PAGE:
The Eight County Freight Plan will assess freight system needs using both quantitative and qualitative data and information. To best accomplish this, and ensure needs are assessed against what is most important to the Region, this meeting formalized a framework that connects the freight plan vision and goals with performance measures. Freight performance areas that will be assessed to identify multimodal system needs include safety, efficiency, reliability and connectivity. The results of this quantitative assessment will be compared against qualitative feedback received from the Steering Committee and other Regional stakeholders engaged during consultations and an online survey. As example, some of this feedback will include results of the discussion held during the meeting on the preliminary Strengths, Weaknesses, Opportunities and Threats (SWOT) findings.
This meeting also provided an overview of the visualization tool that will be used to display the myriad data collected during the planning process. A live demonstration illustrated how the project stakeholders will be able to query the tool to better understand the Region's supply chains and connections to the Nation.
Steering Committee Meeting #5 – Results of Freight System Needs Assessment and Identification of Initial Slate of Strategic Recommendations
The Eight County freight system needs and issues were identified using a quantitative and qualitative process. The quantitative findings came from a performance assessment of the system as related to safety, efficiency, reliability and connectivity. The qualitative feedback was received from the Steering Committee and other Regional stakeholders engaged during one-on-one consultations and an online survey.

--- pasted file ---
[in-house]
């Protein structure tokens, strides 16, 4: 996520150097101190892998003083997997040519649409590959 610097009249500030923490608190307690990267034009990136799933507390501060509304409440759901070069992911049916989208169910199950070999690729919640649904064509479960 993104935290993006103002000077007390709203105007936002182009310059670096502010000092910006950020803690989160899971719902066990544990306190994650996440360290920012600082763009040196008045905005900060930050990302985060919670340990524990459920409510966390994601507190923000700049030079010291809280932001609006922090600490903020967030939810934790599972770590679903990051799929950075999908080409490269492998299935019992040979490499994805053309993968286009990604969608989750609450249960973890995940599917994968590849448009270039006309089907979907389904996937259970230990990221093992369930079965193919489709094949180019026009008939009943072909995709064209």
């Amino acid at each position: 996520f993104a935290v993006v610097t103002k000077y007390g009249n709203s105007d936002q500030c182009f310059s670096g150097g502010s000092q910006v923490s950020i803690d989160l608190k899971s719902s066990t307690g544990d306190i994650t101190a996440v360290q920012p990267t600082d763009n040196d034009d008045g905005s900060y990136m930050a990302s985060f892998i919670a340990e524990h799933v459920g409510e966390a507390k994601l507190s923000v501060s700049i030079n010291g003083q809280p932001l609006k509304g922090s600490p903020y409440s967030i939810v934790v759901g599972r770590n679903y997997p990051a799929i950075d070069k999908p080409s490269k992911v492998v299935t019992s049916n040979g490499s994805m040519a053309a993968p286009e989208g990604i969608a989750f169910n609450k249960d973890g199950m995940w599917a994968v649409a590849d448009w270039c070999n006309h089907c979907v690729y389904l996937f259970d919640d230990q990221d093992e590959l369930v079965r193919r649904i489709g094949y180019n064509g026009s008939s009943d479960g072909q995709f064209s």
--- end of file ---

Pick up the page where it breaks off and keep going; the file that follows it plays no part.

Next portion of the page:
While the Eight County freight system generally performs as good as, or better, than the US freight system, there are pockets of need found throughout the study area, including spot safety issues along key corridors of US-20, US-30 and others; pavement and bridge maintenance needs along key corridors, in particular those crossing the Mississippi River; lock and dam condition and maintenance issues; and the need to better coordinate between the states of Iowa and Illinois on issues related to truck routes, weight limits, and permitting.
This meeting also presented an overview of the benefit-cost “parametric analysis” that will be conducted on select projects/project types, and sought input on the methodology, as well as what should ultimately be evaluated.
Steering Committee Meeting #6 – Additional Analysis to Support Recommendations
Based on Steering Committee comments, this meeting presented a detailed review of technical analysis conducted to determine where specific roadway improvements may be warranted. This analysis was focused on safety, efficiency and reliability gaps in the system for freight users. The analysis showed that congestion is only a periodic issue at a small number of locations (for example, adjacent to the Walmart distribution center in Sterling, or in downtown Dubuque). However, safety is a concern, in particular along the US 20 corridor.
This meeting also presented several options for conducting benefit-cost analyses for comment by the Steering Committee. The intent of conducting these analyses is to provide guidance to Eight County stakeholders on what freight investments could yield economic, social and other benefits commensurate with the costs. Generally stakeholders were in favor of conducting multimodal analyses that reflected safety improvements to US 20 and improved maritime capabilities in the Region.
As the Eight County Freight Study is nearing completion, this meeting reviewed the slate of work products to be delivered for additional feedback from the Steering Committee.
Steering Committee Meeting #7 – Final Recommendations and Results of Benefit-Cost Analysis
The final meeting of the Eight County Freight Study Steering Committee began with a review of the work accomplished to date and an overview of study recommendations. The majority of the meeting was focused on the results of the benefit-cost analyses conducted for three freight project concepts:• US 20 Safety/Performance Corridor (IL)
• US 30 Multimodal Access Corridor (IA)
• East Dubuque Marine Terminal (serving IA and IL)
The results of the analyses showed that each could provide benefits to the Region. All three offer public benefit, but support very different levels of public investment. US 20 and US 30 projects have high benefits, and could support high costs; good news, since these projects are likely to be expensive. The barge terminal improvements have modest benefits, but could probably be accomplished with very modest expenditures.
Based on Steering Committee feedback, the final Working Paper focused on recommendations, and the final study report will be completed within the coming weeks.